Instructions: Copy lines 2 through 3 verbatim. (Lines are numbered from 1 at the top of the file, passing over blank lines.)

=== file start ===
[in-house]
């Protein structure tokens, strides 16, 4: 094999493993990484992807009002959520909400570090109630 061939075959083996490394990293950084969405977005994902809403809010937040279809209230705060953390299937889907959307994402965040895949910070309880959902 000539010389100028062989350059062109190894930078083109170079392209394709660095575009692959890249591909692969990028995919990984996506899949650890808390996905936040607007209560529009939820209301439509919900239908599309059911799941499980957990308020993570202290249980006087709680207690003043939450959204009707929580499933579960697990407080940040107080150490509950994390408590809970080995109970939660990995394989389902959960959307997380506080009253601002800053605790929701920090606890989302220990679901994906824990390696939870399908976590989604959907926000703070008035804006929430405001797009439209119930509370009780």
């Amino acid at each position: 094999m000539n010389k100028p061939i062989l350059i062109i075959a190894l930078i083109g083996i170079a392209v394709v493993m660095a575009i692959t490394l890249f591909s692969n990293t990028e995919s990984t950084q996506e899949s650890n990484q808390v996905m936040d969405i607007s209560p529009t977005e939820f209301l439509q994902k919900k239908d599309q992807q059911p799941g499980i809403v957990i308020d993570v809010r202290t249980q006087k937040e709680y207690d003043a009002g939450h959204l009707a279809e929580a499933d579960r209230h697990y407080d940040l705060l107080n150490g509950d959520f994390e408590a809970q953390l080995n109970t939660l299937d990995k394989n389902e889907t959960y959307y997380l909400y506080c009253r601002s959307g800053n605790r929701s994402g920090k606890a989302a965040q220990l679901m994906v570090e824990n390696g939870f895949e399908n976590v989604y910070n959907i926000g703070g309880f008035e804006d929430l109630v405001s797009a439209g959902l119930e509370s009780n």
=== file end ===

């Protein structure tokens, strides 16, 4: 094999493993990484992807009002959520909400570090109630 061939075959083996490394990293950084969405977005994902809403809010937040279809209230705060953390299937889907959307994402965040895949910070309880959902 000539010389100028062989350059062109190894930078083109170079392209394709660095575009692959890249591909692969990028995919990984996506899949650890808390996905936040607007209560529009939820209301439509919900239908599309059911799941499980957990308020993570202290249980006087709680207690003043939450959204009707929580499933579960697990407080940040107080150490509950994390408590809970080995109970939660990995394989389902959960959307997380506080009253601002800053605790929701920090606890989302220990679901994906824990390696939870399908976590989604959907926000703070008035804006929430405001797009439209119930509370009780």
């Amino acid at each position: 094999m000539n010389k100028p061939i062989l350059i062109i075959a190894l930078i083109g083996i170079a392209v394709v493993m660095a575009i692959t490394l890249f591909s692969n990293t990028e995919s990984t950084q996506e899949s650890n990484q808390v996905m936040d969405i607007s209560p529009t977005e939820f209301l439509q994902k919900k239908d599309q992807q059911p799941g499980i809403v957990i308020d993570v809010r202290t249980q006087k937040e709680y207690d003043a009002g939450h959204l009707a279809e929580a499933d579960r209230h697990y407080d940040l705060l107080n150490g509950d959520f994390e408590a809970q953390l080995n109970t939660l299937d990995k394989n389902e889907t959960y959307y997380l909400y506080c009253r601002s959307g800053n605790r929701s994402g920090k606890a989302a965040q220990l679901m994906v570090e824990n390696g939870f895949e399908n976590v989604y910070n959907i926000g703070g309880f008035e804006d929430l109630v405001s797009a439209g959902l119930e509370s009780n």